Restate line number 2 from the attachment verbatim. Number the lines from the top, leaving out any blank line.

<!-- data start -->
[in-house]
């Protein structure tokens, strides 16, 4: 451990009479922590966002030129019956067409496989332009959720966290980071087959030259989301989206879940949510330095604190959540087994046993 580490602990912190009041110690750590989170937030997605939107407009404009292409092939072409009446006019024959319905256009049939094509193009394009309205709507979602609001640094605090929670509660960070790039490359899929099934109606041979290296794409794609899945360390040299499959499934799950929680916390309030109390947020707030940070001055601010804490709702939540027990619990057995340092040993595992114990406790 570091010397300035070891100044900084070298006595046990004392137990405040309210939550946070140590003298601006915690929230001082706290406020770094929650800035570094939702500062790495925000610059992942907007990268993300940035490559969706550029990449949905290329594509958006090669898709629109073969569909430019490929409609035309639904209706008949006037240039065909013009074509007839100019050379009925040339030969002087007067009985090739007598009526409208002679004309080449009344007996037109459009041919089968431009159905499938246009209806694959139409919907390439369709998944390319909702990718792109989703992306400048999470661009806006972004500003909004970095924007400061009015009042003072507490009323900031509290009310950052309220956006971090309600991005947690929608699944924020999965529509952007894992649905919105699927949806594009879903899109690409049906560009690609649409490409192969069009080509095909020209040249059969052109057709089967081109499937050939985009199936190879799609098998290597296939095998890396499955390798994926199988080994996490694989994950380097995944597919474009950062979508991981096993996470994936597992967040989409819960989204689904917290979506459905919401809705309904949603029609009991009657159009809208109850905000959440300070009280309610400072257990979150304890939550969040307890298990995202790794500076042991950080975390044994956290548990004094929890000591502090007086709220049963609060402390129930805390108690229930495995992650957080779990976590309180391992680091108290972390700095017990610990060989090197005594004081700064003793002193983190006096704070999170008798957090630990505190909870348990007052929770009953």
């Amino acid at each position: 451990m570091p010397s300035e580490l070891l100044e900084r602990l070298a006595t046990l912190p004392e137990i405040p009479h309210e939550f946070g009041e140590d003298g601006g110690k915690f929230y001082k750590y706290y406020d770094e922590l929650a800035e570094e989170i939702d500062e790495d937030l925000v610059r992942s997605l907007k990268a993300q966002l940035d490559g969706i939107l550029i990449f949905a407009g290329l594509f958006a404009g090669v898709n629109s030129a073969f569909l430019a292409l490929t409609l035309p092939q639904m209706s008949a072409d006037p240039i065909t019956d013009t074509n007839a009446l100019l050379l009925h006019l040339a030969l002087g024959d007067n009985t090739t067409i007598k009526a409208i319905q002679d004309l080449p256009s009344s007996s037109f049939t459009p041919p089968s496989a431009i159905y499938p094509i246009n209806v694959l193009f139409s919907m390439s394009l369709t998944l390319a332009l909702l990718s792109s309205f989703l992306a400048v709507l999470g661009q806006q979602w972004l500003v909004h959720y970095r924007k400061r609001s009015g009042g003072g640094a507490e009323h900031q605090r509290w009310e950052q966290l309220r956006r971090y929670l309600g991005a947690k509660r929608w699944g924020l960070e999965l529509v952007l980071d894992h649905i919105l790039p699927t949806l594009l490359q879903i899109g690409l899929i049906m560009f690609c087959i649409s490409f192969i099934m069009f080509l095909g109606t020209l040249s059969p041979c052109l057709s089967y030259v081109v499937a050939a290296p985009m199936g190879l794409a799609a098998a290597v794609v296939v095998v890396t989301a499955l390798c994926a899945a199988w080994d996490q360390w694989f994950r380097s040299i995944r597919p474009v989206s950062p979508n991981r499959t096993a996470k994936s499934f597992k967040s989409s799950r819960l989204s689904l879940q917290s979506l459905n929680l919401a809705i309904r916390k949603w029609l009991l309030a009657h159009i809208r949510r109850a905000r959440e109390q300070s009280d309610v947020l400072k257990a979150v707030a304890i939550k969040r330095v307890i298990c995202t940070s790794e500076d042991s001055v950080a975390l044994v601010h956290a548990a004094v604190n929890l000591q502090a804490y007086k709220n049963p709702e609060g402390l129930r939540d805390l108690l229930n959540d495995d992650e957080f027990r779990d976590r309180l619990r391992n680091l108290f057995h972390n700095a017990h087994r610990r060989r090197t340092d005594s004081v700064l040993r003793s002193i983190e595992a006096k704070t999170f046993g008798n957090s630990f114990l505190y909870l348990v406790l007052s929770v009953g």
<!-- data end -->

């Protein structure tokens, strides 16, 4: 451990009479922590966002030129019956067409496989332009959720966290980071087959030259989301989206879940949510330095604190959540087994046993 580490602990912190009041110690750590989170937030997605939107407009404009292409092939072409009446006019024959319905256009049939094509193009394009309205709507979602609001640094605090929670509660960070790039490359899929099934109606041979290296794409794609899945360390040299499959499934799950929680916390309030109390947020707030940070001055601010804490709702939540027990619990057995340092040993595992114990406790 570091010397300035070891100044900084070298006595046990004392137990405040309210939550946070140590003298601006915690929230001082706290406020770094929650800035570094939702500062790495925000610059992942907007990268993300940035490559969706550029990449949905290329594509958006090669898709629109073969569909430019490929409609035309639904209706008949006037240039065909013009074509007839100019050379009925040339030969002087007067009985090739007598009526409208002679004309080449009344007996037109459009041919089968431009159905499938246009209806694959139409919907390439369709998944390319909702990718792109989703992306400048999470661009806006972004500003909004970095924007400061009015009042003072507490009323900031509290009310950052309220956006971090309600991005947690929608699944924020999965529509952007894992649905919105699927949806594009879903899109690409049906560009690609649409490409192969069009080509095909020209040249059969052109057709089967081109499937050939985009199936190879799609098998290597296939095998890396499955390798994926199988080994996490694989994950380097995944597919474009950062979508991981096993996470994936597992967040989409819960989204689904917290979506459905919401809705309904949603029609009991009657159009809208109850905000959440300070009280309610400072257990979150304890939550969040307890298990995202790794500076042991950080975390044994956290548990004094929890000591502090007086709220049963609060402390129930805390108690229930495995992650957080779990976590309180391992680091108290972390700095017990610990060989090197005594004081700064003793002193983190006096704070999170008798957090630990505190909870348990007052929770009953």